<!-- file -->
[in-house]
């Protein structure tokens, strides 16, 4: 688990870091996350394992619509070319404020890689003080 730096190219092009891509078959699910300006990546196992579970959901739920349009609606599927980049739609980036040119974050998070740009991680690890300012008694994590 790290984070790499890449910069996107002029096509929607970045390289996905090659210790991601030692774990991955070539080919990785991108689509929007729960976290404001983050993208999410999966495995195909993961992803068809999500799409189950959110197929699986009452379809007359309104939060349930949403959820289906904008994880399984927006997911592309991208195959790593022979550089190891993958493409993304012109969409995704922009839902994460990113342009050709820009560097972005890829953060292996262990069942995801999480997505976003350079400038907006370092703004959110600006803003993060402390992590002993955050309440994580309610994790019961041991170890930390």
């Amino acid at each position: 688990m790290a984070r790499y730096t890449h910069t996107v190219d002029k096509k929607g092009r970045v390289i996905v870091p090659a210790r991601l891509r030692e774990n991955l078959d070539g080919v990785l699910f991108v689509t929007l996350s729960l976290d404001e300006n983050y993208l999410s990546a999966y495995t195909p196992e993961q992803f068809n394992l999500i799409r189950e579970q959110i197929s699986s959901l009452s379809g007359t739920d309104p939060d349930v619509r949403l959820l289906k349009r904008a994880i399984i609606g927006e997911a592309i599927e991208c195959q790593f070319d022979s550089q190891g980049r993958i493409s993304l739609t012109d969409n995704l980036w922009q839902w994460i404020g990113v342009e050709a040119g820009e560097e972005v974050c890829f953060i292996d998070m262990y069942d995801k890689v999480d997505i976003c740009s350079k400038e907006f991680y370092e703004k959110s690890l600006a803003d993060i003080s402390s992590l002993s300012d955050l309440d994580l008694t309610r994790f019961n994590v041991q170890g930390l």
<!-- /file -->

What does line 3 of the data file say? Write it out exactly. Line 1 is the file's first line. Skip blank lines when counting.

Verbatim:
């Amino acid at each position: 688990m790290a984070r790499y730096t890449h910069t996107v190219d002029k096509k929607g092009r970045v390289i996905v870091p090659a210790r991601l891509r030692e774990n991955l078959d070539g080919v990785l699910f991108v689509t929007l996350s729960l976290d404001e300006n983050y993208l999410s990546a999966y495995t195909p196992e993961q992803f068809n394992l999500i799409r189950e579970q959110i197929s699986s959901l009452s379809g007359t739920d309104p939060d349930v619509r949403l959820l289906k349009r904008a994880i399984i609606g927006e997911a592309i599927e991208c195959q790593f070319d022979s550089q190891g980049r993958i493409s993304l739609t012109d969409n995704l980036w922009q839902w994460i404020g990113v342009e050709a040119g820009e560097e972005v974050c890829f953060i292996d998070m262990y069942d995801k890689v999480d997505i976003c740009s350079k400038e907006f991680y370092e703004k959110s690890l600006a803003d993060i003080s402390s992590l002993s300012d955050l309440d994580l008694t309610r994790f019961n994590v041991q170890g930390l």